Pathogenic Inflammation in Fungal Infections: the Contribution of the Th17 Pathway

Teresa Zelante, Antonella De Luca, Carmen D' Angelo, Silvia Bozza, Silvia Moretti, Pierluigi Bonifazi, Lucia Pitzurra, Francesca Fallarino, Paolo Puccetti, Luigina Romani

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Pathogenic Inflammation in Fungal Infections: the Contribution of the Th17 Pathway


Background: The inflammatory response to fungi may serve to limit infection but an overzealous or heightened inflammatory response may contribute to pathogenicity, as documented by the occurrence of intractable fungal infections in patients with immunoreconstitution disease or primary immunodeficiencies associated with heightened immune reactivity. IL-12, by initiating and maintaining Th1 responses, was thought to be responsible for overreacting immune and autoimmune disorders. The newly described Th17 pathway is now thought to contribute to immune pathogenesis previously attributed to the Th1 lineage. Objective: This study examined the role of Th17 in inflammation and immunity to Candida albicans or Aspergillus fumigatus in experimental models of infections. Methods: Mice with selected genetic deficiencies (i.e, IL-23, IL-12 or both or TLR-deficient) were exposed to C. albicans or A. fumigatus and assessed for susceptibility to infection, gut or airway inflammation, and parameters of innate and adaptive immunity. Results: The Th17 pathway and not the uncontrolled Th1 response was associated with defective pathogen clearance, failure to resolve inflammation and initiate protective immune responses. Conditions of high-threat inflammation predisposed to Th17 activation, whereby the unrestricted fungal growth resulted from the activation of not only pathogenic Th17 cells but also Th2 cells, whose activation is strictly dependent on fungal burden. Blockade of IL-17/IL-23 prevented pathogenic inflammatory responses, ameliorated infections and restored protective Th1 antifungal resistance, thus causally linking pathogenic inflammation to Th17 development. Conclusion and clinical implications: The above findings provide a molecular connection between the failure to resolve inflammation and lack of antifungal immune resistance and point to strategies for immune therapy of fungal infections that attempt to limit inflammation to stimulate an effective immune response. Inhibition of the Th17 pathway may potentially represent a novel strategy for the prevention of inflammatory immunity and allergy in fungal diseases.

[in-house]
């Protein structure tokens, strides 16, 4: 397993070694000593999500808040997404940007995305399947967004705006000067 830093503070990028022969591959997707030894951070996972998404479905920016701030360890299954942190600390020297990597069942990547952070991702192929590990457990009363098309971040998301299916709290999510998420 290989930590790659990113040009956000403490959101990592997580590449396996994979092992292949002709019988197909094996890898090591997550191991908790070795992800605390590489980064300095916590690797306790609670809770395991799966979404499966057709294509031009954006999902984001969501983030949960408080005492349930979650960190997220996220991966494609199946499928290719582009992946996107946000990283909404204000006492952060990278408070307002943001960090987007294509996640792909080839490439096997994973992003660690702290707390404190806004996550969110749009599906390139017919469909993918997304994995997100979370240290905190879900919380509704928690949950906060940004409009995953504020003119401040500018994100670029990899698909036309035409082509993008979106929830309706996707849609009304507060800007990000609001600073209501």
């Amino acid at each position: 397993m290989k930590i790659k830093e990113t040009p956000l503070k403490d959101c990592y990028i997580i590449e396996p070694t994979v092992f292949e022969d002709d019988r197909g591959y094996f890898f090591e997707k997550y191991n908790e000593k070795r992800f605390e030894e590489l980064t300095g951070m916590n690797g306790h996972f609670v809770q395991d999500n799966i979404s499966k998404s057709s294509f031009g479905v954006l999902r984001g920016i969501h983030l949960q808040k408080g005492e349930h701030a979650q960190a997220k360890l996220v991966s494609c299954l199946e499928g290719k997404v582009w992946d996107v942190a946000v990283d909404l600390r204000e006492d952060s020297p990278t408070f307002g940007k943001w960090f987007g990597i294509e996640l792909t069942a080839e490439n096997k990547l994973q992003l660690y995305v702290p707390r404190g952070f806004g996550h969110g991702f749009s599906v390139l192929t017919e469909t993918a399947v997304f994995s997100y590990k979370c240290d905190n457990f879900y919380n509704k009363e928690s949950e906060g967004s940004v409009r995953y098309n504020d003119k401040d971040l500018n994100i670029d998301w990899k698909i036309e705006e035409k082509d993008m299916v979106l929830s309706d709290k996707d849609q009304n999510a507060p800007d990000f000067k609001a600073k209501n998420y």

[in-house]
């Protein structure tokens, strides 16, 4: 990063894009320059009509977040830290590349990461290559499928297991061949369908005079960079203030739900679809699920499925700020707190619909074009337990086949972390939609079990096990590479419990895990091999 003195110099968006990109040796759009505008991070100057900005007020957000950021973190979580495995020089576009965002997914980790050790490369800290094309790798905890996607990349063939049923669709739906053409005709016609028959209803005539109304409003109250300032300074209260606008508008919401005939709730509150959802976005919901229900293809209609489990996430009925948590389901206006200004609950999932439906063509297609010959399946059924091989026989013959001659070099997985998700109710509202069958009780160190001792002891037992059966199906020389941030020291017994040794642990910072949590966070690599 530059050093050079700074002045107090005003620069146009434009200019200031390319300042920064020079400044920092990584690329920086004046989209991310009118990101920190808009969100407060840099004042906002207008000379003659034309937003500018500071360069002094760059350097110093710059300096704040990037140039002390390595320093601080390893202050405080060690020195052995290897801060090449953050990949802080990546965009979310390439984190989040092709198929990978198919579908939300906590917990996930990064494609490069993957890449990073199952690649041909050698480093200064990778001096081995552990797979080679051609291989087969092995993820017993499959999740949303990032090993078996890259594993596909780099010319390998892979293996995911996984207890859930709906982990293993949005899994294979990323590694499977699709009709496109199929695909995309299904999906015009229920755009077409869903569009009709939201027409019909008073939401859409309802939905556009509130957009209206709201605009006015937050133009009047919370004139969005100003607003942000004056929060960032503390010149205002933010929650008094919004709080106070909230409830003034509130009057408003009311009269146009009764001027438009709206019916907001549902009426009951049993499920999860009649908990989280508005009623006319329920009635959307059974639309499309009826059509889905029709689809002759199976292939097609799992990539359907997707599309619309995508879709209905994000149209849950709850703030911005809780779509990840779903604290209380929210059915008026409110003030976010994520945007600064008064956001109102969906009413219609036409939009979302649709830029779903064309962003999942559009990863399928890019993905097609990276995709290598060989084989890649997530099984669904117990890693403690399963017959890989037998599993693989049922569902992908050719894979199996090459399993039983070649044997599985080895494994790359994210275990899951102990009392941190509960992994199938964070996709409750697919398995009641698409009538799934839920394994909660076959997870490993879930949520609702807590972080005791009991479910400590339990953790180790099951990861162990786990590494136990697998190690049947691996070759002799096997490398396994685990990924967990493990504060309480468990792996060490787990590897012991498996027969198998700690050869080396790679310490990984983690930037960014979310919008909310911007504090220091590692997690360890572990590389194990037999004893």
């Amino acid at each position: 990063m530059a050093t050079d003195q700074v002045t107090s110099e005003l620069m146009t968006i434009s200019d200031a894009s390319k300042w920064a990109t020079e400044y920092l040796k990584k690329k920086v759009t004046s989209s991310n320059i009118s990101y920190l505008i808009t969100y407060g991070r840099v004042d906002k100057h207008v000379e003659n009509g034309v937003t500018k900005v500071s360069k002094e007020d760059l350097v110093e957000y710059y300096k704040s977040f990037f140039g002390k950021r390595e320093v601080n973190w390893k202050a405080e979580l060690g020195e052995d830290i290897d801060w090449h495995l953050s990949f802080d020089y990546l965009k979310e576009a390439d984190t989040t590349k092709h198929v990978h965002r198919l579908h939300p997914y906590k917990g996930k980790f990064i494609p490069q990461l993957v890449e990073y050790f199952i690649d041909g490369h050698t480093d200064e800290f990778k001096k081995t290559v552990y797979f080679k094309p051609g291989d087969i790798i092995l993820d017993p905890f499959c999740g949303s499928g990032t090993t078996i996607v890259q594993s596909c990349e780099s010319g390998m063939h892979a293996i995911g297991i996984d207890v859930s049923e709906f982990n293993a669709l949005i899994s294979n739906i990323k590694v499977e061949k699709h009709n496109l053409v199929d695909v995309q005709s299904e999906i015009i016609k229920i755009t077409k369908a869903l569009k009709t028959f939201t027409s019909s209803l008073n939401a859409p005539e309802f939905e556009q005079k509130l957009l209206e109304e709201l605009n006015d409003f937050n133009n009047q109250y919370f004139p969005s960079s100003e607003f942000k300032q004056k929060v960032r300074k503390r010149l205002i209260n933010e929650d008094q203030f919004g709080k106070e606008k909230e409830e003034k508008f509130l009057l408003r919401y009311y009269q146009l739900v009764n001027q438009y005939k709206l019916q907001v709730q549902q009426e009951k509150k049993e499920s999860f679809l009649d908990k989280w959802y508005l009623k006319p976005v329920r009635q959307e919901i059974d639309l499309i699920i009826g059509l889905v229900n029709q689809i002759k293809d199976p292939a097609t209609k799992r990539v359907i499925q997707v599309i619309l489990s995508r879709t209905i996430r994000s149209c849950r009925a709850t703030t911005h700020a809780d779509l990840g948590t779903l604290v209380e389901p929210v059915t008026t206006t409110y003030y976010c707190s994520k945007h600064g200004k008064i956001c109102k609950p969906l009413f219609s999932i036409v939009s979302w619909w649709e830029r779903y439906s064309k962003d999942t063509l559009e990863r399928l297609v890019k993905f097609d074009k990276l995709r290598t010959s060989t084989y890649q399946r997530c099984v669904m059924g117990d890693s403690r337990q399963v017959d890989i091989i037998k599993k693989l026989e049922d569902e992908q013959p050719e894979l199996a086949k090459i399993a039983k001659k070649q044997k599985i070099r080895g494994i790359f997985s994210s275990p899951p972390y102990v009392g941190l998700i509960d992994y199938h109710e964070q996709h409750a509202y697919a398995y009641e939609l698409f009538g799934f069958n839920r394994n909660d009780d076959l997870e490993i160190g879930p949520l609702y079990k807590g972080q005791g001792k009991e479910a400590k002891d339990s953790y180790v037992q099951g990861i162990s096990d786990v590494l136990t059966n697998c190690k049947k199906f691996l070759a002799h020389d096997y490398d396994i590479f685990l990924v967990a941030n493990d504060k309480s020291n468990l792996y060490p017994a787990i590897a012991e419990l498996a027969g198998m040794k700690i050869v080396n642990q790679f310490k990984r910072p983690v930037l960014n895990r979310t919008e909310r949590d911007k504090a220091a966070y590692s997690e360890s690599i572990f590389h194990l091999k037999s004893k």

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15th International Symposium on Infections in the Immunocompromised Host